Aug 18

What’s Wrong with Carbohydrates and Sugar?

Cherries - High in Sugar

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You’ve seen them on nutrition labels. You probably learned about them in school at one point or another. Health nuts talk about them. They’re like celebrities of the diet world. Only, they’d be the stars you find in the tabloids every week. That’s because they’ve got a bad reptuation. But what’s bad about carbohydrates and sugar?

Sugar is one hot mama when it comes to your taste buds. Just mentioning it may have gotten you dreaming of something you know isn’t far from reach in your kitchen (maybe cherries?). Resist your urges! I’ll tell you why.

Sugar, like all food, is a form of energy. It’s actually a carbohydrate. But it’s a special one called a monosaccharide, the simplest form of a carbohydrate. As a monosaccharide it will pass through your intestine and enter your bloodstream quickly. In the bloodstream your body will convert it into energy. The problem here is how fast sugar is transformed. If your body isn’t using the energy from sugar (as in exercise) your body will hold onto whatever is leftover. Where does it wind up? Typically, as fat. This isn’t always an issue, but it can become one when your body has too much fat.

So if sugars are carbohydrates, what are we talking about when we usually think of carbs? Carbs are found in almost all foods. Foods made with grains like wheat, rice and barley have the most carbs. These foods contain carbohydrates known as polysaccharides or starches. Polysaccharides take longer to break down than monosaccharides. This allows your body to create energy from them over a longer period of time. By spreading the energy out this way your body has more time to use it up. This means it’s less likely to be turned into fat.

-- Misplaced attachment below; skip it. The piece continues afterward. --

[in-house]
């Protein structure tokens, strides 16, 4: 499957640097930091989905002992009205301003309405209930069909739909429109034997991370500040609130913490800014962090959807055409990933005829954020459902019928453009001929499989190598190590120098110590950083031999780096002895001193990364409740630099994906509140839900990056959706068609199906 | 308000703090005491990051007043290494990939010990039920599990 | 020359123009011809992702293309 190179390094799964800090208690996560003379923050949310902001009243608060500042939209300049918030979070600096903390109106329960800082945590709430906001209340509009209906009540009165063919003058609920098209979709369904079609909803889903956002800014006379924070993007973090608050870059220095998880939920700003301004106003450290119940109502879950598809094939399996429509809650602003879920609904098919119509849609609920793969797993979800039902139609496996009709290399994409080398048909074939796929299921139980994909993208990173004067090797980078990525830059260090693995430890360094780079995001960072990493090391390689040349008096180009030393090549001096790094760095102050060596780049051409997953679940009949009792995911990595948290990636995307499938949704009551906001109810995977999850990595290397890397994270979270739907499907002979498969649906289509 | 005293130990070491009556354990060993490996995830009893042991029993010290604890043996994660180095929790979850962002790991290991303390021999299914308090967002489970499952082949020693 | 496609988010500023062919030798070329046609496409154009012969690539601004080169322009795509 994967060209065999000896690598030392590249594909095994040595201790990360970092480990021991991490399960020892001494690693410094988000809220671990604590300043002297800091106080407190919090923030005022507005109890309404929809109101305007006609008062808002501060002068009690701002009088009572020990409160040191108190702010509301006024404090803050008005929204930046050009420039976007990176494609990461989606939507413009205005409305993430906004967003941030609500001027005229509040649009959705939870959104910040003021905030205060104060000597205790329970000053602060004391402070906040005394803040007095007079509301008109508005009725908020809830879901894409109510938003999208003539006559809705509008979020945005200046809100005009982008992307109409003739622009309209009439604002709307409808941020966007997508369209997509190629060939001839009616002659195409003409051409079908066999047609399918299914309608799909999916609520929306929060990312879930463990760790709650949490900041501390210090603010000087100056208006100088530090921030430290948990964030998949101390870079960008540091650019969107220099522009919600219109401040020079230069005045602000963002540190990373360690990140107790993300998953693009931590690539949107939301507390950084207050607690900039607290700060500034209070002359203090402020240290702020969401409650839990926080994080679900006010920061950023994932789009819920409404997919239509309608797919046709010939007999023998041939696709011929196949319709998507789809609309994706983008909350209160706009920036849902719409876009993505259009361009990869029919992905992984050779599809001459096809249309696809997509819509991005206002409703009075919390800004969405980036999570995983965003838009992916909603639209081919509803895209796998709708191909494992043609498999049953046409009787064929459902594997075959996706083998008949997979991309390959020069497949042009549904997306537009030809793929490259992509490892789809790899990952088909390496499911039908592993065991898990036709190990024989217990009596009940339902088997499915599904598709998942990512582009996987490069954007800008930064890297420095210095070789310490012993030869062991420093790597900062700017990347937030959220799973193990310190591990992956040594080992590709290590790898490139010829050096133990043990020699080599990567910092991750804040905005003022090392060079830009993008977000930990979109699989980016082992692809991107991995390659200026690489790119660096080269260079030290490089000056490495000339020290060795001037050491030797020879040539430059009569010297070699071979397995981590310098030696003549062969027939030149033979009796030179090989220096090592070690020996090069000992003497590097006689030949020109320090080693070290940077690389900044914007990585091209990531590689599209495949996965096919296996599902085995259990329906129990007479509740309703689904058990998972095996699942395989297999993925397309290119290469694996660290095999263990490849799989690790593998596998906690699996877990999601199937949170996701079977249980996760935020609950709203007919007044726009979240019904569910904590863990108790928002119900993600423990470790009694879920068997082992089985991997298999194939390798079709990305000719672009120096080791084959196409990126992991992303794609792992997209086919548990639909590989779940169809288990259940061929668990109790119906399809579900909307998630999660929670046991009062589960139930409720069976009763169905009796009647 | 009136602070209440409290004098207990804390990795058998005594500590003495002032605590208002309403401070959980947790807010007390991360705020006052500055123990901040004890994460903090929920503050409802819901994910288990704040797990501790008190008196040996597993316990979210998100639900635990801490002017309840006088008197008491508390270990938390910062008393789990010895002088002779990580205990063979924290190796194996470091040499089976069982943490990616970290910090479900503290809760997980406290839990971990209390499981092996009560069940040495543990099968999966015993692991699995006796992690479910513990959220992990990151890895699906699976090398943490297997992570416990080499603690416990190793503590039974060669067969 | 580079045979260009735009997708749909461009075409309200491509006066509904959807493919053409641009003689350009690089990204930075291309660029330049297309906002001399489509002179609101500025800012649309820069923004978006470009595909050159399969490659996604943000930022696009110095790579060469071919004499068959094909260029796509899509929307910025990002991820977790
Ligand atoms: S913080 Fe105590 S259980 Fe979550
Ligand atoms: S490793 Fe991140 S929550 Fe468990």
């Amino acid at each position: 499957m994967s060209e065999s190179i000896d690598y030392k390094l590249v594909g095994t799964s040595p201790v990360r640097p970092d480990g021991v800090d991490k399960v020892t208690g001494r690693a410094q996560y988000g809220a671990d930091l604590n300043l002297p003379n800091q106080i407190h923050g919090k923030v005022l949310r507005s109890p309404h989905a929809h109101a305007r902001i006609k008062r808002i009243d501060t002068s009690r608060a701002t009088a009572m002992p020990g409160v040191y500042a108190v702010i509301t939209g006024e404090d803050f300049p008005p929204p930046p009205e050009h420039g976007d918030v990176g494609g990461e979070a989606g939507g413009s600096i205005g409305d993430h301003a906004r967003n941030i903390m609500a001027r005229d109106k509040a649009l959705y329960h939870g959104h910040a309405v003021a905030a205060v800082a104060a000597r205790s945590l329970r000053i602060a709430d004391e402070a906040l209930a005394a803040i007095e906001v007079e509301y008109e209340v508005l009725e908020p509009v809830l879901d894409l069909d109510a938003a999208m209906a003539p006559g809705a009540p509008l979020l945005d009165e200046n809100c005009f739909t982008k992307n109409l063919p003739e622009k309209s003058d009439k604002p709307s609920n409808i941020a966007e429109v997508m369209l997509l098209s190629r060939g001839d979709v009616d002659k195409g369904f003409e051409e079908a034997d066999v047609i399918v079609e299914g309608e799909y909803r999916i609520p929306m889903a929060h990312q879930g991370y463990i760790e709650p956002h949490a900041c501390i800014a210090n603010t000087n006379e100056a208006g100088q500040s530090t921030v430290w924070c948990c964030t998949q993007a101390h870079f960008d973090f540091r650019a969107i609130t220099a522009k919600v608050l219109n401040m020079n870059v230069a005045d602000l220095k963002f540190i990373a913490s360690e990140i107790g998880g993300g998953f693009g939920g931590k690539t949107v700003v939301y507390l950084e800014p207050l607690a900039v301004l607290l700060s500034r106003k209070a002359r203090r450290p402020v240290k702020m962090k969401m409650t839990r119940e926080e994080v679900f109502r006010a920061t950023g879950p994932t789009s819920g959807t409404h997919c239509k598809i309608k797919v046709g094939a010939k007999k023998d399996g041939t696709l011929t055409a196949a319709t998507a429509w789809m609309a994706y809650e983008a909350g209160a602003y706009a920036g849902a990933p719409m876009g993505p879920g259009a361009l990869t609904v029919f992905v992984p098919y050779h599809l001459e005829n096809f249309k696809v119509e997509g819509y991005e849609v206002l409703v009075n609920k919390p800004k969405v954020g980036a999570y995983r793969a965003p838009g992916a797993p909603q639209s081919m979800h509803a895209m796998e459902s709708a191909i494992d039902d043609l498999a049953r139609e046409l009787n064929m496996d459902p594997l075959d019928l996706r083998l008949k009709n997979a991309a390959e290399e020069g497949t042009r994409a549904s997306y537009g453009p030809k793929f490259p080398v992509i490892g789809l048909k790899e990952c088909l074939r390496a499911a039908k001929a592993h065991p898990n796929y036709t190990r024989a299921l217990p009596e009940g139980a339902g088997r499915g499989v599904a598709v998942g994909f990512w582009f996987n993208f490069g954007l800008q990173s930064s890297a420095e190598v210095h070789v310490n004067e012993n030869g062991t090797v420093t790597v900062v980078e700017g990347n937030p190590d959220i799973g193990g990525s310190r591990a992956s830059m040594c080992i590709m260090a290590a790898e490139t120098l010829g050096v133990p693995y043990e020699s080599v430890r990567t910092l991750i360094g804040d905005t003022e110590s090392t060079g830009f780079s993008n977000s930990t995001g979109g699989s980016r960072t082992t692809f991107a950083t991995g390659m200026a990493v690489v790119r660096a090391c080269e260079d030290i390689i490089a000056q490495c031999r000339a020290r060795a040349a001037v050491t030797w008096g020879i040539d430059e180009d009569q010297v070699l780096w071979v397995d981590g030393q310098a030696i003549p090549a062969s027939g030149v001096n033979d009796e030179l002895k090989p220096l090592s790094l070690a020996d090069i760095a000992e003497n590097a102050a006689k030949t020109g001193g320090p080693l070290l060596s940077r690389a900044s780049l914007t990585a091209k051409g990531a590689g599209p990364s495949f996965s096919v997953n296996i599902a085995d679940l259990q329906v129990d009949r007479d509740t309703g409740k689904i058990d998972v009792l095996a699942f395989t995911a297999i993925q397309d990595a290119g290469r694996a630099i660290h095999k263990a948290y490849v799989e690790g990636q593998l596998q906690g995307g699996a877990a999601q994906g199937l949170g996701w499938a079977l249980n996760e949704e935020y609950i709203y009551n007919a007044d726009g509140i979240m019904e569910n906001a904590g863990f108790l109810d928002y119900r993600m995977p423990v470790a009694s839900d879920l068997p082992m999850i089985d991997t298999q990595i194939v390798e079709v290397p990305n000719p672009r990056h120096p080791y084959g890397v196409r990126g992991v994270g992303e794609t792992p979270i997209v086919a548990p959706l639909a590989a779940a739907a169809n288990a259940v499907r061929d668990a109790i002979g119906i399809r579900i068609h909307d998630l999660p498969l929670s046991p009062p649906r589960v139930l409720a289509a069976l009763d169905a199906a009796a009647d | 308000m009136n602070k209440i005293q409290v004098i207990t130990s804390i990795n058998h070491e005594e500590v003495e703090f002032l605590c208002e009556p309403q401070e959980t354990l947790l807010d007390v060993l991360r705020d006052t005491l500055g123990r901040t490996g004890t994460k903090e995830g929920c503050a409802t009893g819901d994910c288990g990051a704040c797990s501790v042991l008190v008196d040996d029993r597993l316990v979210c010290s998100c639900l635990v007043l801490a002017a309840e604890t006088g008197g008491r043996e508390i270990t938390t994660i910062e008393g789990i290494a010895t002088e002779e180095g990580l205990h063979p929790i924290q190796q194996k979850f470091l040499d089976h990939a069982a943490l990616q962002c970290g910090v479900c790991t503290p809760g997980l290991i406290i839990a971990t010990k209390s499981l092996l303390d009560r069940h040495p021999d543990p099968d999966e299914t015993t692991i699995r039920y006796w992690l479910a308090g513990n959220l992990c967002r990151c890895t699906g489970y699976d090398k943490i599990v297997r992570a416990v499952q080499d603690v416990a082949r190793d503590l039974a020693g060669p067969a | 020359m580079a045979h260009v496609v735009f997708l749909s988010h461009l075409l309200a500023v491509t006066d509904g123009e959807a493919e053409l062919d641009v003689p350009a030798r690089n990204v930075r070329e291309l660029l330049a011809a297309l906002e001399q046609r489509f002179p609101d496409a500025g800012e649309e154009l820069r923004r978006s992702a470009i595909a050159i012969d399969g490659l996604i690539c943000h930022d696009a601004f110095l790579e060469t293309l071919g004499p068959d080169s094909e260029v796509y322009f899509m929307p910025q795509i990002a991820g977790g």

But not all carbs are made equal. Although they are better for your body than sugar, they can still make a significant contribution to gaining weight. The worst are refined carbohydrates. These are found in white grains, white flour and white rice. These foods are made by removing the outer husk or hull from the plants they are made from.

myPlate Grains

When that outer portion is kept in your food you get whole grains, whole-wheat flour and brown rice. They all have a significant advantage over refined carbs. The husk or hull contains a large amount of fiber. Fiber can’t be broken down into energy in your body. Because it can’t, the rest of the food eaten with it takes longer to convert into energy. This gives your body plenty of time to use up the energy your food provides.

If carbohydrates and sugar were famous people then sugar would be all over the front page of trashy magazines. It’s always getting into trouble and if you hang around with it you will too. Now and then you might see a cover story on the love affair between white bread and white rice. But one carbohydrate that will always be cool to be seen with is a whole grain. Always classy and never one to ruin your day, a whole grain has your best interests at heart.

For a more in depth look at how carbohydrates and sugar interact with your body check out How to Eat Out, Lose Weight and Stay Healthy. Keep reading the Vegan Eating Out blog for more healthy nutritional tips.